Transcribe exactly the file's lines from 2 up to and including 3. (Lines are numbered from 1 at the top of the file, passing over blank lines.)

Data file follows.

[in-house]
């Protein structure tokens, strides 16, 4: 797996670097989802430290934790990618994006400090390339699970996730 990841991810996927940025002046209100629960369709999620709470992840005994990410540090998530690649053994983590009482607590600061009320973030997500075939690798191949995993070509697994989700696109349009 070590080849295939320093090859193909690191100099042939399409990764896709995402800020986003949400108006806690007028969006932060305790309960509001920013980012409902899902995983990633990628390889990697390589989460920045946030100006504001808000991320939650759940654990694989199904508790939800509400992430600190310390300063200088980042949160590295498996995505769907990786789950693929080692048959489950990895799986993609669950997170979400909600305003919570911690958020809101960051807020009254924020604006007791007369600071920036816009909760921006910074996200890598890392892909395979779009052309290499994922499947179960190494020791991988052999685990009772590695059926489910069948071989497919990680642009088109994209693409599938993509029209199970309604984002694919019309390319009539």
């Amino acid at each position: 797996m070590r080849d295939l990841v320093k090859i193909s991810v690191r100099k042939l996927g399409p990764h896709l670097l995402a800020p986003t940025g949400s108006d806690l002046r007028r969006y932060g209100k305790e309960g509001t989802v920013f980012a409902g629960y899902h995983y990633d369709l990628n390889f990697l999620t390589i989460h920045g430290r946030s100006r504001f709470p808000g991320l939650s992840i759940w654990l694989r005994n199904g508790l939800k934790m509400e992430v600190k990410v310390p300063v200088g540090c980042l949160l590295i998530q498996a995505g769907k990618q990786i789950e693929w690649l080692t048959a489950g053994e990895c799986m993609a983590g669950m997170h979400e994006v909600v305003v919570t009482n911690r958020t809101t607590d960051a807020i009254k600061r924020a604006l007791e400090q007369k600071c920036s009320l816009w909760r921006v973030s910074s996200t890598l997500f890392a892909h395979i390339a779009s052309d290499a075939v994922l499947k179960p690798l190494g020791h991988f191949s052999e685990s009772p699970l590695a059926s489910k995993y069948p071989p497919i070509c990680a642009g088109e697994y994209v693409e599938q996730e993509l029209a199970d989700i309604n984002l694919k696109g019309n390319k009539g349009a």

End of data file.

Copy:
């Protein structure tokens, strides 16, 4: 797996670097989802430290934790990618994006400090390339699970996730 990841991810996927940025002046209100629960369709999620709470992840005994990410540090998530690649053994983590009482607590600061009320973030997500075939690798191949995993070509697994989700696109349009 070590080849295939320093090859193909690191100099042939399409990764896709995402800020986003949400108006806690007028969006932060305790309960509001920013980012409902899902995983990633990628390889990697390589989460920045946030100006504001808000991320939650759940654990694989199904508790939800509400992430600190310390300063200088980042949160590295498996995505769907990786789950693929080692048959489950990895799986993609669950997170979400909600305003919570911690958020809101960051807020009254924020604006007791007369600071920036816009909760921006910074996200890598890392892909395979779009052309290499994922499947179960190494020791991988052999685990009772590695059926489910069948071989497919990680642009088109994209693409599938993509029209199970309604984002694919019309390319009539």
């Amino acid at each position: 797996m070590r080849d295939l990841v320093k090859i193909s991810v690191r100099k042939l996927g399409p990764h896709l670097l995402a800020p986003t940025g949400s108006d806690l002046r007028r969006y932060g209100k305790e309960g509001t989802v920013f980012a409902g629960y899902h995983y990633d369709l990628n390889f990697l999620t390589i989460h920045g430290r946030s100006r504001f709470p808000g991320l939650s992840i759940w654990l694989r005994n199904g508790l939800k934790m509400e992430v600190k990410v310390p300063v200088g540090c980042l949160l590295i998530q498996a995505g769907k990618q990786i789950e693929w690649l080692t048959a489950g053994e990895c799986m993609a983590g669950m997170h979400e994006v909600v305003v919570t009482n911690r958020t809101t607590d960051a807020i009254k600061r924020a604006l007791e400090q007369k600071c920036s009320l816009w909760r921006v973030s910074s996200t890598l997500f890392a892909h395979i390339a779009s052309d290499a075939v994922l499947k179960p690798l190494g020791h991988f191949s052999e685990s009772p699970l590695a059926s489910k995993y069948p071989p497919i070509c990680a642009g088109e697994y994209v693409e599938q996730e993509l029209a199970d989700i309604n984002l694919k696109g019309n390319k009539g349009a």